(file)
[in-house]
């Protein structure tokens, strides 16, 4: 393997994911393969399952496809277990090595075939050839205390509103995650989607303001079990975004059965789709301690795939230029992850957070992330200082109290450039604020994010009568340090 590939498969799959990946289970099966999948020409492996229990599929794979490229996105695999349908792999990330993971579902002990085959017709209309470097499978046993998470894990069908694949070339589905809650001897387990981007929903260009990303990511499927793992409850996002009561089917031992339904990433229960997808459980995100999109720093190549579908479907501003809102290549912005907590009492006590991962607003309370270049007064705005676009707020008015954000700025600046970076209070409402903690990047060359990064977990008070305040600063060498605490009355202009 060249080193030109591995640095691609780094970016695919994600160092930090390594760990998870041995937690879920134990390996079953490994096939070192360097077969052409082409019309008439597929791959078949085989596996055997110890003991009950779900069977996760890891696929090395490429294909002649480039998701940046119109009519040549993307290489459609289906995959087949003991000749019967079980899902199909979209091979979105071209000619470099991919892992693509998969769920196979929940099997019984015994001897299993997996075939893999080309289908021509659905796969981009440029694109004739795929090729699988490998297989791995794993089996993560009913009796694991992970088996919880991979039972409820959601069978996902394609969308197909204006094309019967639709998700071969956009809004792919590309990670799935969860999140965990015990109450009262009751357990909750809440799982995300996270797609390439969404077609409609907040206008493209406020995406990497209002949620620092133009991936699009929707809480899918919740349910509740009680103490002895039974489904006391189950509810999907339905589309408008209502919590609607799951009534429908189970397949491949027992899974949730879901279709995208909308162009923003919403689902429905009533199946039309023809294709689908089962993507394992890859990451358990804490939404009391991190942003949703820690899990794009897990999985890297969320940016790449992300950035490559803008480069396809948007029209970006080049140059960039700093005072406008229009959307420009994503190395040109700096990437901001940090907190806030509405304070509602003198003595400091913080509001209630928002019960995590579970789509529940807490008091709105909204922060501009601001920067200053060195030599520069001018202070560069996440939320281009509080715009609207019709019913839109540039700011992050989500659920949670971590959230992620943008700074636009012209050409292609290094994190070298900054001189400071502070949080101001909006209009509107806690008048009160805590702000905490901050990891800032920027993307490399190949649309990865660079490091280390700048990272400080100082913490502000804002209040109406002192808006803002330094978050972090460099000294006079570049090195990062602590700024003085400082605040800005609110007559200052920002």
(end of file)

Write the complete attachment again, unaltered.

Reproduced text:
[in-house]
């Protein structure tokens, strides 16, 4: 393997994911393969399952496809277990090595075939050839205390509103995650989607303001079990975004059965789709301690795939230029992850957070992330200082109290450039604020994010009568340090 590939498969799959990946289970099966999948020409492996229990599929794979490229996105695999349908792999990330993971579902002990085959017709209309470097499978046993998470894990069908694949070339589905809650001897387990981007929903260009990303990511499927793992409850996002009561089917031992339904990433229960997808459980995100999109720093190549579908479907501003809102290549912005907590009492006590991962607003309370270049007064705005676009707020008015954000700025600046970076209070409402903690990047060359990064977990008070305040600063060498605490009355202009 060249080193030109591995640095691609780094970016695919994600160092930090390594760990998870041995937690879920134990390996079953490994096939070192360097077969052409082409019309008439597929791959078949085989596996055997110890003991009950779900069977996760890891696929090395490429294909002649480039998701940046119109009519040549993307290489459609289906995959087949003991000749019967079980899902199909979209091979979105071209000619470099991919892992693509998969769920196979929940099997019984015994001897299993997996075939893999080309289908021509659905796969981009440029694109004739795929090729699988490998297989791995794993089996993560009913009796694991992970088996919880991979039972409820959601069978996902394609969308197909204006094309019967639709998700071969956009809004792919590309990670799935969860999140965990015990109450009262009751357990909750809440799982995300996270797609390439969404077609409609907040206008493209406020995406990497209002949620620092133009991936699009929707809480899918919740349910509740009680103490002895039974489904006391189950509810999907339905589309408008209502919590609607799951009534429908189970397949491949027992899974949730879901279709995208909308162009923003919403689902429905009533199946039309023809294709689908089962993507394992890859990451358990804490939404009391991190942003949703820690899990794009897990999985890297969320940016790449992300950035490559803008480069396809948007029209970006080049140059960039700093005072406008229009959307420009994503190395040109700096990437901001940090907190806030509405304070509602003198003595400091913080509001209630928002019960995590579970789509529940807490008091709105909204922060501009601001920067200053060195030599520069001018202070560069996440939320281009509080715009609207019709019913839109540039700011992050989500659920949670971590959230992620943008700074636009012209050409292609290094994190070298900054001189400071502070949080101001909006209009509107806690008048009160805590702000905490901050990891800032920027993307490399190949649309990865660079490091280390700048990272400080100082913490502000804002209040109406002192808006803002330094978050972090460099000294006079570049090195990062602590700024003085400082605040800005609110007559200052920002």